Katie’s Krops: One Child’s Huge Impact on Feeding the Hungry
Aug 01, 2016 11:12AM
● By Michelle Bense
In the third grade, 9-year-old Katie Stagliano brought home an unassuming, tiny cabbage seedling that would grow into a 40-pound cabbage—and a few years later, would create a nonprofit organization helping kids across the U.S. grow gardens supporting the hungry. Now 17 years old, Stagliano is the founder and Chief Executive Gardener of Katie’s Krops, and she’s not slowing down in her crusade to feed as many hungry people as possible.
“My dad had always told me not to waste and how lucky my brother and I were to have a healthy meal on the table each night, because there were people who went to bed hungry and relied on soup kitchens for what could be their only meal of the day,” recalls Stagliano. She decided to donate her cabbage to a local soup kitchen, Tricounty Family Ministries, in North Charleston, South Carolina, where the produce helped feed 275 people. Seeing this impact, Stagliano wondered how many people a whole garden could feed, and the seed for Katie’s Krops was planted.
Katie’s Krops provides young gardeners with the knowledge, supplies and funding to start their own gardens, with the promise that they will donate all produce to their local soup kitchens and shelters. In 2015, there were 83 Katie’s Krops youth gardens growing across the U.S., all providing much needed healthy food to those in need.
The mission to feed America’s hungry is a family affair. Stagliano’s mother is president of Katie’s Krops, her father manages finances and her brother is an active volunteer, helping with garden-to-table dinners and in the gardens. “Without their support and encouragement no matter the circumstances, I know that Katie’s Krops would not be where it is today,” says Stagliano. “My community has supported me in amazing ways. I’m so blessed to live in a community who stands behind my dream and is very supportive of it.”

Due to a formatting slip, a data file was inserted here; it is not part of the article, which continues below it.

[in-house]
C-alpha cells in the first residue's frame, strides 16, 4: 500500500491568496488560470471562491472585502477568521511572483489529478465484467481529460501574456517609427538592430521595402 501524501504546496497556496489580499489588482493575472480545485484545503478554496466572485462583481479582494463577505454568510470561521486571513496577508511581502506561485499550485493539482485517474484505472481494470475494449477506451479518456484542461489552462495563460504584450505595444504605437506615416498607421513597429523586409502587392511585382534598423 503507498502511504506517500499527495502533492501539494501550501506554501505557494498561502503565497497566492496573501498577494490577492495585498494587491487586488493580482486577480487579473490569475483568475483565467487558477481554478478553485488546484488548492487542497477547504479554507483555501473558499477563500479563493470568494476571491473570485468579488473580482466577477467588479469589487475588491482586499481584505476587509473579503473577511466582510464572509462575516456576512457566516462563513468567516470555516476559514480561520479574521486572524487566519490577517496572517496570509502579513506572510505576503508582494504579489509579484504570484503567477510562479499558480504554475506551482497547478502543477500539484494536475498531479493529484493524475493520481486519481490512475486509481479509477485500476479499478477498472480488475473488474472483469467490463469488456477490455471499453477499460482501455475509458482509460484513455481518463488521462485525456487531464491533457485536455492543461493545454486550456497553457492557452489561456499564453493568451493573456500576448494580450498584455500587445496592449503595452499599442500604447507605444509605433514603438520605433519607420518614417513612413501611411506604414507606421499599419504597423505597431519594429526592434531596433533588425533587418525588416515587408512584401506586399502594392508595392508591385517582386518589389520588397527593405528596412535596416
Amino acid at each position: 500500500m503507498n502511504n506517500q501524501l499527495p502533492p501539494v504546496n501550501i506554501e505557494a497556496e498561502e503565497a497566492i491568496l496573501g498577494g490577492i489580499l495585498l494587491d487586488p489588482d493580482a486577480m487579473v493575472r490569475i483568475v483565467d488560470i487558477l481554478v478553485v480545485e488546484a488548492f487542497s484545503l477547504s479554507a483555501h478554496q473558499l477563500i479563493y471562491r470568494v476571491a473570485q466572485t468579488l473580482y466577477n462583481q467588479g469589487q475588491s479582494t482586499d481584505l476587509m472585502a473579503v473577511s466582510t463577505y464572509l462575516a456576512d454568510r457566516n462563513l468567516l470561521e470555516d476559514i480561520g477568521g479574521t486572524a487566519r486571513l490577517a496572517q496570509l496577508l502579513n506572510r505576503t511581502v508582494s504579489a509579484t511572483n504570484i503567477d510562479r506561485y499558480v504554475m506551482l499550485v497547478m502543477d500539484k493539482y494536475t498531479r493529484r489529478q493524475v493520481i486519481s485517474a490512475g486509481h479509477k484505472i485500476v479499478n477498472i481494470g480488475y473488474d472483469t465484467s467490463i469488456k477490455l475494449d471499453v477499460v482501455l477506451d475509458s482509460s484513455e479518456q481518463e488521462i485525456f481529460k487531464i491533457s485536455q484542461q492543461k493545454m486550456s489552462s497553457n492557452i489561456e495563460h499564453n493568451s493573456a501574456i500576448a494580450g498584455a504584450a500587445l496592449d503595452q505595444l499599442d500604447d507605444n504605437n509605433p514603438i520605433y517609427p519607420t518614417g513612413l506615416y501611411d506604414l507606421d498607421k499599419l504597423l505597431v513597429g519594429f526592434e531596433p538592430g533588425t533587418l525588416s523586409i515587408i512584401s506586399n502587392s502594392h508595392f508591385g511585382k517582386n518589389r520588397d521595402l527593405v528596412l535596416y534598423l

Along the way, she has faced fears, doubts and obstacles, but Stagliano continues making a difference in both local and national communities by keeping a cool head. “I’ve found the best way to overcome the struggles was to focus on the positives and the things that are going right, instead of stressing over things that often times you cannot control,” says the wise-beyond-her-years teenager.
Always aiming higher, Stagliano hopes to expand Katie’s Krops to 500 gardens in all 50 states, before going global. Her advice to other kids with big ideas? “Age should never be considered an obstacle. If you follow your heart and a cause you truly believe in, you can make an incredible difference in the world,” enthuses Stagliano. “And you never know what can grow from something as small as just one seedling.”
Michelle Bense is a freelance writer and editor based in Charlotte, North Carolina. Connect with her at [email protected]